by Kandace Price
Inspired by the youth who use Pink Triangle Services (PTS) and the alarming rate of youth homelessness in Canada, PTS employees and youth volunteers are working hard in creative ways to address the problems facing GLBTTQ youth in Ottawa.
PTS is a queer community centre located in the heart of Centretown. It celebrated its 30th anniversary this year. The centre’s mandate includes celebrating a variety of sexual orientations and gender identities and serving vibrant and diverse communities through support, education and advocacy.
PTS strives to empower people while encouraging their well-being and prosperity. This is evident with the recent launch of their “Let’s End GLBTTQ Youth Homelessness in Ottawa” campaign, which aims to raise $50,000 through crowdfunding and other initiatives to improve food security for GLBTTQ youth in Ottawa.
Kayla Miller is a former client-turned-volunteer-turned current employee of PTS who is dedicated to seeing this important initiative transpire. Miller was first introduced to PTS thorough Pink Triangle Youth (PTY), a peer-led discussion and support group for Queer youth aged 25 and under in Ottawa. It is the longest running group for and by queer youth in Canada.
Miller explains, “as an organization we interact with 40-50 youth each week through our PTY and CafeQ programs. Many of them are at risk of becoming homeless because of the rejection they face from their families and are unable to live as their authentic selves for fear of being kicked out.”
Statistics on youth homelessness in Canada are alarming. According to Dr. Stephen Gaetz, a disproportionately high number of homeless youth identify as Indigenous and / or identify as GLBTTQ. “More than half of the homeless youth in Canada have been to jail, youth detention centre, or prison,” he writes in his 2014 report Coming of Age. “More than 41-43 per cent of youth experiencing homelessness were in foster care or group homes. A lack of affordable housing and low incomes have led youth to stay home or return home [even when home is not the safest place] and 25-40 per cent of youth identify as LGBTQ.”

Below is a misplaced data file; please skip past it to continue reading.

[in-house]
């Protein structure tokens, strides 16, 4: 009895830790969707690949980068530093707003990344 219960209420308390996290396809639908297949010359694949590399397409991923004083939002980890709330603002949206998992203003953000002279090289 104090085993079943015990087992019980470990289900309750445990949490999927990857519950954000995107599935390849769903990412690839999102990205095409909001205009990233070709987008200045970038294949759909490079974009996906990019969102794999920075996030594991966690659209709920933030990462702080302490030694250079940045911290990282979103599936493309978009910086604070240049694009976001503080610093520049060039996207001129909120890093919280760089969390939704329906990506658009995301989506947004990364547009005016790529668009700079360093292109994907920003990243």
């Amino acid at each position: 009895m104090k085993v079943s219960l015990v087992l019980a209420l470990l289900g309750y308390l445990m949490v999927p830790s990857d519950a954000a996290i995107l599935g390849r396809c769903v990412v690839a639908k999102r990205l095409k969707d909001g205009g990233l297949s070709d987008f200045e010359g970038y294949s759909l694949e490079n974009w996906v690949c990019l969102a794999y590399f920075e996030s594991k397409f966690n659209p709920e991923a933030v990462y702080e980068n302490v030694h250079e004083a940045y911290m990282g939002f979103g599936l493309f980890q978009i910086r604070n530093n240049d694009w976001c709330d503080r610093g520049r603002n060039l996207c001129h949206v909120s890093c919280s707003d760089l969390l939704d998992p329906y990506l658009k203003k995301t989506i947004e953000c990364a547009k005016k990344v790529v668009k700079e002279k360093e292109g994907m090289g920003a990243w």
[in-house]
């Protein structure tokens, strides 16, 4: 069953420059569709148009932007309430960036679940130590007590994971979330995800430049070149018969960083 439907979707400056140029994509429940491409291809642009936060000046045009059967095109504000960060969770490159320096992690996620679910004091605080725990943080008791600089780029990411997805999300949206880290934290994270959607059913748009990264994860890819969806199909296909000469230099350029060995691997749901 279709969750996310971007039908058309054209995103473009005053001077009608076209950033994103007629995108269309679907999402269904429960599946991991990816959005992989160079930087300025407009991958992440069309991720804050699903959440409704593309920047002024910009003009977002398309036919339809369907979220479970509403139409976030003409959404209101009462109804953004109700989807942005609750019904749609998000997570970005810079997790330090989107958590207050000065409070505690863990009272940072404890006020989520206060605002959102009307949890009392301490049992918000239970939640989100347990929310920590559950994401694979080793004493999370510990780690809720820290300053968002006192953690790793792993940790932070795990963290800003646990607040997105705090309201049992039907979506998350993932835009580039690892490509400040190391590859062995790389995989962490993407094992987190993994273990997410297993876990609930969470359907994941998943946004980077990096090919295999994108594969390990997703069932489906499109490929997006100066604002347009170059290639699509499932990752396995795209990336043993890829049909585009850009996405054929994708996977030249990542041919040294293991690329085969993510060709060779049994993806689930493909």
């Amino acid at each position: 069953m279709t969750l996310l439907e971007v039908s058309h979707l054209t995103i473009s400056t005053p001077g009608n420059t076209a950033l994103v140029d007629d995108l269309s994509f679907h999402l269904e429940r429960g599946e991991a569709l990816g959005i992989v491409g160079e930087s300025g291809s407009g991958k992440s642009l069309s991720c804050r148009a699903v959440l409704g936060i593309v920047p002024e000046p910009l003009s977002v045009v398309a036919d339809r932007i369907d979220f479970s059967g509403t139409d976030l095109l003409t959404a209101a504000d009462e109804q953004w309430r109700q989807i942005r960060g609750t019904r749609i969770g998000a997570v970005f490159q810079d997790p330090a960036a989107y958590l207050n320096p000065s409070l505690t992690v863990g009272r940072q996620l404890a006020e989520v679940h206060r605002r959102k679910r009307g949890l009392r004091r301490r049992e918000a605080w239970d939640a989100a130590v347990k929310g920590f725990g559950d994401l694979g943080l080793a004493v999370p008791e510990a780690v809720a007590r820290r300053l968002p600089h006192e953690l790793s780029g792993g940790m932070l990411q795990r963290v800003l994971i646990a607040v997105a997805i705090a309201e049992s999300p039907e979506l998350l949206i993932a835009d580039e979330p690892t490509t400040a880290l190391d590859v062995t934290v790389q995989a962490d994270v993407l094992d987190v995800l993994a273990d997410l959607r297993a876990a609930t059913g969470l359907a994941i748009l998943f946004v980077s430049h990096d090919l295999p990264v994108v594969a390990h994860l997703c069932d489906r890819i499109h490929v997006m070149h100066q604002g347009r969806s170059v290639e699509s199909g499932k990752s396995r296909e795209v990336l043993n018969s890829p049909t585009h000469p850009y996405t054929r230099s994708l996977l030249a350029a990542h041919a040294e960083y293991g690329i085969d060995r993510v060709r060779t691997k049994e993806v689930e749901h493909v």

PTS’s $50,000 goal would cover expenses for the first six months of its Food Security Program. This money will pay for the youth employees and leasing a kitchen space and storage space for food. With these resources, PTS will develop a food security and catering service where youth prepare and deliver hot meals for low-income members of the GLBTTQ community, with specific priority placed on the needs of queer seniors.
When asked why PTS has chosen to focus on seniors and people with disabilities as recipients for the meal delivery, Miller emphasized the importance of keeping the program as intersectional and intergenerational as possible.
“If we’re employing youth to prepare and deliver meals we want to make sure we’re explicitly targeting people who often experience isolation, limited options for transportation and are on fixed incomes.” Miller said the program would not only aim to provide an affordable option for healthy meals but opportunities to make connections and bonds with people one would not have the opportunity to interact with otherwise.
In the long-term, Miller explains that the hope is to give youth an opportunity to increase their autonomy and independence, develop their skills and offer training in not only cooking but other areas of interest, career or educational goals. The program is designed as a stepping-stone for the youth being employed in the program to achieve their greater aspirations. “We will do this by giving them purposeful work at a living wage and connecting them with resources to make sure they are adequately housed,” said Miller. “When you are able to have your basic needs met it is a lot easier to focus on what you want in the future.”
The organization is also looking to expand the project, and thus connect with other youth and senior-oriented organizations. Once funding has been secured, a youth advisory board and a volunteer assessment team will then be tasked with maintaining connections with program clients to evaluate the program and its work.
This article first appeared in the Leveller, Vol. 7, No. 3 (Nov/Dec 2014).